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This Week in Tarbell

Keeping it short this week, as we’re currently redoing the website. Stay tuned for more soon!

Notable Investigations and Solutions

Indefensible: While the whole House is trying to interpret the White House’s briefing on the strike that killed Iranian Gen. Qassim Suleimani, analysts predict Democrats to be united in restricting Trump’s power to make defense decisions. Almost all, except Rep. Pete Visclosky (D-Ind.), who receives the most funding from the defense industry among Democrats.

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Breaking apart regulations: The Trump administration is set to substantially dismantle the National Environmental Policy Act (NEPA), which would strip significant constraints that were in place before companies could build pipelines. This is a critical threat for the people and places impacted by the Keystone pipeline and others, but the industry is over the moon. The big thrill for corporations: disaster expenses will now be primarily covered by taxpayer dollars.

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Billionaire staffs lobbyists: Deep-pocketed presidential candidate Michael Bloomberg claimed he was not influenced by special interests, but turns out he hires them instead. The Intercept notes that Bloomberg’s spokesperson previously was on retainer for Purdue Pharma, and a senior staff adviser was once employed by a coalition for investors.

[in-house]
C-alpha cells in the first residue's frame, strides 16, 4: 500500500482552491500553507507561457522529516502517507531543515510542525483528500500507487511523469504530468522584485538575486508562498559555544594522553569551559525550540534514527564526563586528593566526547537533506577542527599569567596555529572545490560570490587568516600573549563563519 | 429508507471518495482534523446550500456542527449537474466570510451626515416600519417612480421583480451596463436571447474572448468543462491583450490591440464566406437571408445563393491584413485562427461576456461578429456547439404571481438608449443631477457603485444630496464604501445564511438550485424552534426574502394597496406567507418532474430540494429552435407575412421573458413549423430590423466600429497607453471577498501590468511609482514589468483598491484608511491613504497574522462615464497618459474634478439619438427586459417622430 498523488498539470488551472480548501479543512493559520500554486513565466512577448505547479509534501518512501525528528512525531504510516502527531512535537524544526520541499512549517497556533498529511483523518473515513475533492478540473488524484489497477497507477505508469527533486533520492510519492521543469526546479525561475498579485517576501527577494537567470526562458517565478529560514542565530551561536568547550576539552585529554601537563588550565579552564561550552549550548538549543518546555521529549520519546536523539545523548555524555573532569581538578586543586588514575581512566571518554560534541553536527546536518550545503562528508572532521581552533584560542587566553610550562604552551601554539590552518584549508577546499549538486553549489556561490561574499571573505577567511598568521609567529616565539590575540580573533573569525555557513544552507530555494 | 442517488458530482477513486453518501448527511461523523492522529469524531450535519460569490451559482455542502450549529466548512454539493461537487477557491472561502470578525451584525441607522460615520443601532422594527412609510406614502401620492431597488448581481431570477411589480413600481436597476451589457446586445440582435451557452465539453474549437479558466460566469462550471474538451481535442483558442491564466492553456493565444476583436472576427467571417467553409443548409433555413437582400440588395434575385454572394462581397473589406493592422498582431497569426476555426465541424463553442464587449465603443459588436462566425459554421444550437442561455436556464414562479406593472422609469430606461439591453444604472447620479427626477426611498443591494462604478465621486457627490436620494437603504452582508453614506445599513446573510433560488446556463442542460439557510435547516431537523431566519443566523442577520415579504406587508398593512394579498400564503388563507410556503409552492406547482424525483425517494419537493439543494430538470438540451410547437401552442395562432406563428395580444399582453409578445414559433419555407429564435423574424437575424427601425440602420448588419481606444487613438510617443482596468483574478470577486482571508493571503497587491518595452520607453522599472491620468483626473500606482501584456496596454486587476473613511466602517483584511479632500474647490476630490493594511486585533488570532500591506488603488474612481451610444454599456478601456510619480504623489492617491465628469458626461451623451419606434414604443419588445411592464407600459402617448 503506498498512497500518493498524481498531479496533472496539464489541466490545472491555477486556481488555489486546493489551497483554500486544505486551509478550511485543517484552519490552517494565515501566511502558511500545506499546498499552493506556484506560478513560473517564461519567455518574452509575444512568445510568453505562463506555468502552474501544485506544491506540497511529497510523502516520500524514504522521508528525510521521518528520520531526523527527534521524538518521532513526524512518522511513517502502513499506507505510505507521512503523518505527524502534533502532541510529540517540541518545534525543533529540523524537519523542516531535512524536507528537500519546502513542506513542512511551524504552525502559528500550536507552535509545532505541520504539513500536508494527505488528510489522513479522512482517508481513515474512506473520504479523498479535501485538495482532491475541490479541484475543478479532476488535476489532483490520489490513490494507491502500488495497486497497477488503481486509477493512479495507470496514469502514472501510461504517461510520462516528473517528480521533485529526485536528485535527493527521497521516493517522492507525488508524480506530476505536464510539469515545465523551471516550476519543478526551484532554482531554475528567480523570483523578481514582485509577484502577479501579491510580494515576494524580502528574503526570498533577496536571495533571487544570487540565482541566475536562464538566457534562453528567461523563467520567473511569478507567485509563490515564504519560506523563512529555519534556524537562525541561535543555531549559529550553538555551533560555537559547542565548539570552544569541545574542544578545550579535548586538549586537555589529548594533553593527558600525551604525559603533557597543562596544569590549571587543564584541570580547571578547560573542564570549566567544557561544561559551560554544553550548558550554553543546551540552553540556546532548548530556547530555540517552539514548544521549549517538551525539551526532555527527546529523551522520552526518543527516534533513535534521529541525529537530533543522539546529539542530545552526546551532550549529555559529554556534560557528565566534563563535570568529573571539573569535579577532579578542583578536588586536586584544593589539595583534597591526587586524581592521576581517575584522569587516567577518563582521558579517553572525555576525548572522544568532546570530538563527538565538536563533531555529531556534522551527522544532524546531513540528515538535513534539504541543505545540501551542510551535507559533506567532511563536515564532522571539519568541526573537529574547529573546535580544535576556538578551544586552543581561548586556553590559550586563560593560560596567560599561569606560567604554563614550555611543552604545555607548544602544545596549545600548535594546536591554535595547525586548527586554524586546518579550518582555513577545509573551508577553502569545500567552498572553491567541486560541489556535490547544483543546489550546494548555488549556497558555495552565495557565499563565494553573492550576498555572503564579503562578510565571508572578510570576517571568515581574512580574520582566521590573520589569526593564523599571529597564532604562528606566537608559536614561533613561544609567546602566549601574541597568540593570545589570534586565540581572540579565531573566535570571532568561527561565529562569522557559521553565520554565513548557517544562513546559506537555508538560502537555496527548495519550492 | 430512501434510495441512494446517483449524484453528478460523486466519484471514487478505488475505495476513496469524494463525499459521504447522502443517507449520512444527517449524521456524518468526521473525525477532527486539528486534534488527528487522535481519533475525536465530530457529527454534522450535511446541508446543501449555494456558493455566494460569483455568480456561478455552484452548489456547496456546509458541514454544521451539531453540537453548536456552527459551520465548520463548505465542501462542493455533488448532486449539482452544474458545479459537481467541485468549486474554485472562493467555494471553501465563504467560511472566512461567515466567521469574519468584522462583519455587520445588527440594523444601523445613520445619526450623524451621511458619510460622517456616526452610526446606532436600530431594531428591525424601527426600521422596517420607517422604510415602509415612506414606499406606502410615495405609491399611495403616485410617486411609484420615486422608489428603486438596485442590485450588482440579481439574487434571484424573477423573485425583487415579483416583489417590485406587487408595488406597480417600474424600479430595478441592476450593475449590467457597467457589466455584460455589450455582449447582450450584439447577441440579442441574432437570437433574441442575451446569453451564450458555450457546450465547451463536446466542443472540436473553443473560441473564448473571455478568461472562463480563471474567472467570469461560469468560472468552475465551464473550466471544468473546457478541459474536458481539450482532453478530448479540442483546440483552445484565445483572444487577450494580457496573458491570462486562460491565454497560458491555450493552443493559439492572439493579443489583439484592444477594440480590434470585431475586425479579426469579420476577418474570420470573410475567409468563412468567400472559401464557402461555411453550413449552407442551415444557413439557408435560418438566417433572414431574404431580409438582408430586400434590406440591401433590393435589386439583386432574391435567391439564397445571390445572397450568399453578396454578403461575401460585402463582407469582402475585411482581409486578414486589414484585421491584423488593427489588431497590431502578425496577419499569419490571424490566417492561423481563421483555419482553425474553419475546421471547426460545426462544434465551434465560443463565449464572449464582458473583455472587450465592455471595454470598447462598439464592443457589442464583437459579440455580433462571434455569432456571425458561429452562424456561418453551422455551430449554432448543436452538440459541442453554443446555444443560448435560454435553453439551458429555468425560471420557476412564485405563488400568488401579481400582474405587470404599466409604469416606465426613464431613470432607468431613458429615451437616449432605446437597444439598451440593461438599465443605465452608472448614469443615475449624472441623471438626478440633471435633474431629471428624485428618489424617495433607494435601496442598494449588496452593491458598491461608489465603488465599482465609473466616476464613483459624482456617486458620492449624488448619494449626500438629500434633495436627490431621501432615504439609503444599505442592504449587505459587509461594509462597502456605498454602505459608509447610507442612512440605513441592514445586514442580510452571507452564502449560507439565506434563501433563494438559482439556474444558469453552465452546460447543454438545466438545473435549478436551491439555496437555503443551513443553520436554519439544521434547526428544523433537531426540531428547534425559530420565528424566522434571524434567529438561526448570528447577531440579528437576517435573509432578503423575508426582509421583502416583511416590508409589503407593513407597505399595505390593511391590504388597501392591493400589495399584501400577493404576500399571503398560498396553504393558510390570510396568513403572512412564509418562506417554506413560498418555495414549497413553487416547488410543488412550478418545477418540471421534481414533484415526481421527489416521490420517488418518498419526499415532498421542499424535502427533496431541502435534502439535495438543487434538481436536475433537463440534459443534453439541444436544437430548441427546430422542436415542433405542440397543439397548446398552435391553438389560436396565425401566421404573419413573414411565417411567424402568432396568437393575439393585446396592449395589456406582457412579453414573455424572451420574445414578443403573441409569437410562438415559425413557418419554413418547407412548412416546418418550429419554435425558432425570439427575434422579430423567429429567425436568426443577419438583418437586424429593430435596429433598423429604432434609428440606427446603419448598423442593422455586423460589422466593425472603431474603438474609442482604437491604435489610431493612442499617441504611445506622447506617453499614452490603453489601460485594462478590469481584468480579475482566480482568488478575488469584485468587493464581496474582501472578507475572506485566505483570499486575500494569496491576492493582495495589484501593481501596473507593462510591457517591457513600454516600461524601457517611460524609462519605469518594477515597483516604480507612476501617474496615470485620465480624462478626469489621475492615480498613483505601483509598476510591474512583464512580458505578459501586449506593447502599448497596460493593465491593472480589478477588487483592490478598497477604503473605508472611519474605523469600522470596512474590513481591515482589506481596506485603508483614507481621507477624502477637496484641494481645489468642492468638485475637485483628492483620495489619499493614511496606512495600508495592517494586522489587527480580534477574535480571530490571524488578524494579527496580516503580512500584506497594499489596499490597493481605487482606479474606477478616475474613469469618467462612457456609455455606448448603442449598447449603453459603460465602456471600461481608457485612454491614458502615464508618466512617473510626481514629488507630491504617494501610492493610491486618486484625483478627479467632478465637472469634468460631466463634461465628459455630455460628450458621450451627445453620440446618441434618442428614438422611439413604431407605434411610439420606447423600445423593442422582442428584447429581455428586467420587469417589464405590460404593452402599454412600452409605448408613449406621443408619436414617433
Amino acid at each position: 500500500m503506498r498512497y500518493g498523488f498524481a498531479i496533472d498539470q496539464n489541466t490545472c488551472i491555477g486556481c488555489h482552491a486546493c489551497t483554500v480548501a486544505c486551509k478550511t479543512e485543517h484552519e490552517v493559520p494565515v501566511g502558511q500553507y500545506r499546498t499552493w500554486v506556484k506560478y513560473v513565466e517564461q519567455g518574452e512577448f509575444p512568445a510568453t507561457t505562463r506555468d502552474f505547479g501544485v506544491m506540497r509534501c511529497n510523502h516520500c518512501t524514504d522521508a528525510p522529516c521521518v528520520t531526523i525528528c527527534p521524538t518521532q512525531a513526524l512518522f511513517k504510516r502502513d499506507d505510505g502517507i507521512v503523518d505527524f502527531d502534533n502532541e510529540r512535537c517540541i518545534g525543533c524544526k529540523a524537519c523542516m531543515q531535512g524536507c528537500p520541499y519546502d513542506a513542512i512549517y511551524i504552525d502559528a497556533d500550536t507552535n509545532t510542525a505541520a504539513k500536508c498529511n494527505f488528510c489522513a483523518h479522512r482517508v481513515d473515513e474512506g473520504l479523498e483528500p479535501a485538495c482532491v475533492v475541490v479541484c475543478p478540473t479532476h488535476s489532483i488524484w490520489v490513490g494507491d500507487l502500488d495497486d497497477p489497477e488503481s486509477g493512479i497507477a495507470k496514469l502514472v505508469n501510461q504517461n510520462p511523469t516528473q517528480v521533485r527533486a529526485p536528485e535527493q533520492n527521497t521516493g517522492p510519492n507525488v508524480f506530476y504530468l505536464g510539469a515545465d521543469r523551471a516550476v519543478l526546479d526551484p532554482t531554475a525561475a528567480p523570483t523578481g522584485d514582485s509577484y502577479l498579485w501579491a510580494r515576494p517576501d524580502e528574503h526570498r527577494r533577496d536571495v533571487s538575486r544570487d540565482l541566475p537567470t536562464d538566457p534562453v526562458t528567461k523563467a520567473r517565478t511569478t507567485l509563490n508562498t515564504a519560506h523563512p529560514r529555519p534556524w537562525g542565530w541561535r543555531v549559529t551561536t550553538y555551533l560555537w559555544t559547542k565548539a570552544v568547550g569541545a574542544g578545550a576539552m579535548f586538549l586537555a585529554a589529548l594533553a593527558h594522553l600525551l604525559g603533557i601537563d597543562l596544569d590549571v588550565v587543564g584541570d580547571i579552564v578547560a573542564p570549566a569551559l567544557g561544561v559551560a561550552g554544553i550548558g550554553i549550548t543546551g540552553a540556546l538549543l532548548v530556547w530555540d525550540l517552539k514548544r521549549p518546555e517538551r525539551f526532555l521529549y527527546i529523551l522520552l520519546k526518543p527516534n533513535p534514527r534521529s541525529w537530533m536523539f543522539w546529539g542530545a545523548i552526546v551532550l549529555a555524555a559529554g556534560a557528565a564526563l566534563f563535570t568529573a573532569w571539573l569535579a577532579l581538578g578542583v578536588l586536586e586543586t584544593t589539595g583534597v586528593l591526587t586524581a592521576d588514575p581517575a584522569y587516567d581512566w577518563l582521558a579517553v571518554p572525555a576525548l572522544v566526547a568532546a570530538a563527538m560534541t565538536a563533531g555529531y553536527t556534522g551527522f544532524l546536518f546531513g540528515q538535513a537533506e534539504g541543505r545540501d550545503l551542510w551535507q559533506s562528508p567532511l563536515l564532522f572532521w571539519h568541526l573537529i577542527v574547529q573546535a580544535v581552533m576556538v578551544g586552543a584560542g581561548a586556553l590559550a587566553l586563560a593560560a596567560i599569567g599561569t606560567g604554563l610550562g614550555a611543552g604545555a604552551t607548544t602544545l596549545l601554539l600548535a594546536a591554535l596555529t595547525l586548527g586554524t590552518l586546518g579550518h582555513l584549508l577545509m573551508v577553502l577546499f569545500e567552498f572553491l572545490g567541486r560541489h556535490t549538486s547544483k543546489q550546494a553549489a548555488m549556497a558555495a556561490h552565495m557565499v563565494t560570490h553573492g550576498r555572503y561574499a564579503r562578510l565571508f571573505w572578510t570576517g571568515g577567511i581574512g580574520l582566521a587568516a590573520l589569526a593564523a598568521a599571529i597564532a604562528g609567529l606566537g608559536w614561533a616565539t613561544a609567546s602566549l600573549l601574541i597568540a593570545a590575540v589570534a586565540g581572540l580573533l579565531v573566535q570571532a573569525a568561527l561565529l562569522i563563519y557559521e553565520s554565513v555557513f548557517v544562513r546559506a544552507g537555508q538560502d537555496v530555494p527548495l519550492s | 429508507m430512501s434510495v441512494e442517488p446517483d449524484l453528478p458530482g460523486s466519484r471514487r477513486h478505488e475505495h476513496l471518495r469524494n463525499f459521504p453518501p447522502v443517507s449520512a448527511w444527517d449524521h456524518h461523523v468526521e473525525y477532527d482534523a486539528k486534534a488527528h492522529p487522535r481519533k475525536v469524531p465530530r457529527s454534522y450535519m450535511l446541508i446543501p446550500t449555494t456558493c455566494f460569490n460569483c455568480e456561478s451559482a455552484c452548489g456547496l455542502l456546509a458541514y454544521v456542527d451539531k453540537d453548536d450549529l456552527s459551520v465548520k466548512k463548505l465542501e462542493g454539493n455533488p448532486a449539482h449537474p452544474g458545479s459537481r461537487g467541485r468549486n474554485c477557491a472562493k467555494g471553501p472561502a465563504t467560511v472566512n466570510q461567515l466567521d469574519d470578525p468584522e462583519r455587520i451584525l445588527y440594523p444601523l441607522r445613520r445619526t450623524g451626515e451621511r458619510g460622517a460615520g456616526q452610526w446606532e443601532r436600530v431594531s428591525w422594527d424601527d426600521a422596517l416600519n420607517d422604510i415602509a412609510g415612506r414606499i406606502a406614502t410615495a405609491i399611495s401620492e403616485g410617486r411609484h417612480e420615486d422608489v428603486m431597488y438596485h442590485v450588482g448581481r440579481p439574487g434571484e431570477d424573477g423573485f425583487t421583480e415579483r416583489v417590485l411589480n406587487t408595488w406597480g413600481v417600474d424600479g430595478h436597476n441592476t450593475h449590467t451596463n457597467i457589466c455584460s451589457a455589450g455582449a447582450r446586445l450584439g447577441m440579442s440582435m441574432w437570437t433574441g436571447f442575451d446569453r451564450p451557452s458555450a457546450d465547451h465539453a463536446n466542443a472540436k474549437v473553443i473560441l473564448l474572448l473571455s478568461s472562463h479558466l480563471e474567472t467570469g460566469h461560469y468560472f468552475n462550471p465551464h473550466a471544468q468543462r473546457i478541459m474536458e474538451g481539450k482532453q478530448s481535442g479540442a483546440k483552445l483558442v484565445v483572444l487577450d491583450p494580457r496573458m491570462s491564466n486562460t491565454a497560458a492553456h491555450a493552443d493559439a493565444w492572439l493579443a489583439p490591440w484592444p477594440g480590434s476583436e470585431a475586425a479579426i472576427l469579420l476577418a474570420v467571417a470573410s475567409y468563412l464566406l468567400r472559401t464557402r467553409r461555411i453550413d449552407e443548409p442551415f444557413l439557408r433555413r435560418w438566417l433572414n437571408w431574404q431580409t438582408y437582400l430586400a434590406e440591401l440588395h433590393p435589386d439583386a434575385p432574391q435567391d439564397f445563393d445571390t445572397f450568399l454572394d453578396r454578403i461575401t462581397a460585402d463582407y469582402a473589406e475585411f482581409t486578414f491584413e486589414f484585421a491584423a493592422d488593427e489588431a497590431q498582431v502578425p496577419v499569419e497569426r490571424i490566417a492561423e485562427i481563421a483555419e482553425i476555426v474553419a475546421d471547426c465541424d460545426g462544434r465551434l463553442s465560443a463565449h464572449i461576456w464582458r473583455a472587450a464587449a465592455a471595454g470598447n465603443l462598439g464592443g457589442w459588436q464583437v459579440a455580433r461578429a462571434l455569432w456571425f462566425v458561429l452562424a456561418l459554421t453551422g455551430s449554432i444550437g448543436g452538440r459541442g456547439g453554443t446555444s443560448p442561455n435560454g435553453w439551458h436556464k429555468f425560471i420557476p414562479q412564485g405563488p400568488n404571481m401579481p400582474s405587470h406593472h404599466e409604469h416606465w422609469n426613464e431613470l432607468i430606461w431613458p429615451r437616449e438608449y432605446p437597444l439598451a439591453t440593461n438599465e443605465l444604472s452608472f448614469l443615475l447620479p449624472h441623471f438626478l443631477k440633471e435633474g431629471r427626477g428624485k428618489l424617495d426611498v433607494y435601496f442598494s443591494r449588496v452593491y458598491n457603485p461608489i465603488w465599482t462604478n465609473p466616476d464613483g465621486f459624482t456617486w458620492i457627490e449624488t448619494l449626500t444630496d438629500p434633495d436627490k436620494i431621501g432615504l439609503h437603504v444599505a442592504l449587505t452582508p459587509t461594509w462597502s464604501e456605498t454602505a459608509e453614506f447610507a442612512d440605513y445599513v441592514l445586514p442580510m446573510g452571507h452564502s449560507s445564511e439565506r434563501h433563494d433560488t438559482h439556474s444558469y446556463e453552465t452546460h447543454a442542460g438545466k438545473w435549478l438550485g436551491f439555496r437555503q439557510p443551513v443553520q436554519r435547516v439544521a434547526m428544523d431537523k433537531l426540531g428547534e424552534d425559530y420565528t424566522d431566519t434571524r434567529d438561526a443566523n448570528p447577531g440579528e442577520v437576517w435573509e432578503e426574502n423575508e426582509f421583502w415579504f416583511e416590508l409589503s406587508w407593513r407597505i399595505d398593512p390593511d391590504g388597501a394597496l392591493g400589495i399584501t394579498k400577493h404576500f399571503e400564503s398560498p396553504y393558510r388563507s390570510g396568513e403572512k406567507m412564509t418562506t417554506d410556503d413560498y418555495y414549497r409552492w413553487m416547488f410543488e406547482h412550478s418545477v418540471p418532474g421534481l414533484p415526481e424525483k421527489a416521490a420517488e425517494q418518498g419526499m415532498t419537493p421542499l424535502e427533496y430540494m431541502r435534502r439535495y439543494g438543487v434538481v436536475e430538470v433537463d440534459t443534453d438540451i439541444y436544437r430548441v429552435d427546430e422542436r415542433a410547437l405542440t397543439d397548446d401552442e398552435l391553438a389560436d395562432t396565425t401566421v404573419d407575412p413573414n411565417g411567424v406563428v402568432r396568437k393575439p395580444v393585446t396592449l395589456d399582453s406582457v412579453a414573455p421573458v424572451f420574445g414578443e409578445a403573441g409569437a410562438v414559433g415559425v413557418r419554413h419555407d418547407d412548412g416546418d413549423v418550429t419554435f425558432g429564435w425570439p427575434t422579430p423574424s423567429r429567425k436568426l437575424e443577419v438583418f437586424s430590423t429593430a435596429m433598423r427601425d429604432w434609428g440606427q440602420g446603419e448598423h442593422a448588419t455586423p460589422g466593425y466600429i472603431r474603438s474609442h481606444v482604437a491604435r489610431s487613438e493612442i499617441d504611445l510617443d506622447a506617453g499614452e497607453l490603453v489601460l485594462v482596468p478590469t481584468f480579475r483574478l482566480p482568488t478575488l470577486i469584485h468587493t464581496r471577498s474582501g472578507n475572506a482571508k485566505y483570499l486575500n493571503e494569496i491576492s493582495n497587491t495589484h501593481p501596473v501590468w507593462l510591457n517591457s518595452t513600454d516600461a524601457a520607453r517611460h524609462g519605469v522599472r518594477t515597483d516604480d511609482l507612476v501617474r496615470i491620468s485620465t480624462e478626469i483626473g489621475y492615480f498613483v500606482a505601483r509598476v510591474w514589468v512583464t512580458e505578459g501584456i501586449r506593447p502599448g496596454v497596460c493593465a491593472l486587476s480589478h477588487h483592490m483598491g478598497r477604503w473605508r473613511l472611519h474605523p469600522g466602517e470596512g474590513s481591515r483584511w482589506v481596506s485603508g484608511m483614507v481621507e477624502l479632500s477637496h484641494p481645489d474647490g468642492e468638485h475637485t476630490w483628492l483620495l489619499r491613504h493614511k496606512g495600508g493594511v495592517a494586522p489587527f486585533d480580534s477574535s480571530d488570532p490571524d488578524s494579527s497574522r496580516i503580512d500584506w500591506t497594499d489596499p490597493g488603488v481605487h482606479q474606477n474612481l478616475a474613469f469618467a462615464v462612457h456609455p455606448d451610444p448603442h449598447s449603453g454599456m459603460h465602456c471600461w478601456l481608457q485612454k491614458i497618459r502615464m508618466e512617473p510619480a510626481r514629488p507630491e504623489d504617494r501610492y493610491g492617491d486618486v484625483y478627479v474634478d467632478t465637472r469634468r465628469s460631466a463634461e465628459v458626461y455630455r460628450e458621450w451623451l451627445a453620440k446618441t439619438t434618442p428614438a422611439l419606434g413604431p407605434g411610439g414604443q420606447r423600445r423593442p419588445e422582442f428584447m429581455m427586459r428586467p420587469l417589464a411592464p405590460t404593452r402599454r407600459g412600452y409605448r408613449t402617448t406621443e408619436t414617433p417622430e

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Who’s policing trusts: Shocked by the decision to let the Sprint merger fly, Rep. David Cicilline (D-RI) is raising questions to the Justice Department to understand why the government is not aggressively pursuing mergers that smell a lot like trusts.

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Spotlight on Local Reporting

Local lobbying: As a new year begins, check out some of local coverage of lobbying and lobbyists that is hitting local newsstands.

In Vermont, health care is still the top issue for spending, but the investments dipped in 2019, VTDigger reports. 

In Maryland, ten lobbyists alone reported more than $15 million in client fees, showing the big spending — in a state dominated by health care interests, according to The Daily Record (subscription required).

And in Colorado, legislative watchdogs are expecting big money, as the state further debates a public option for health care, said Westword.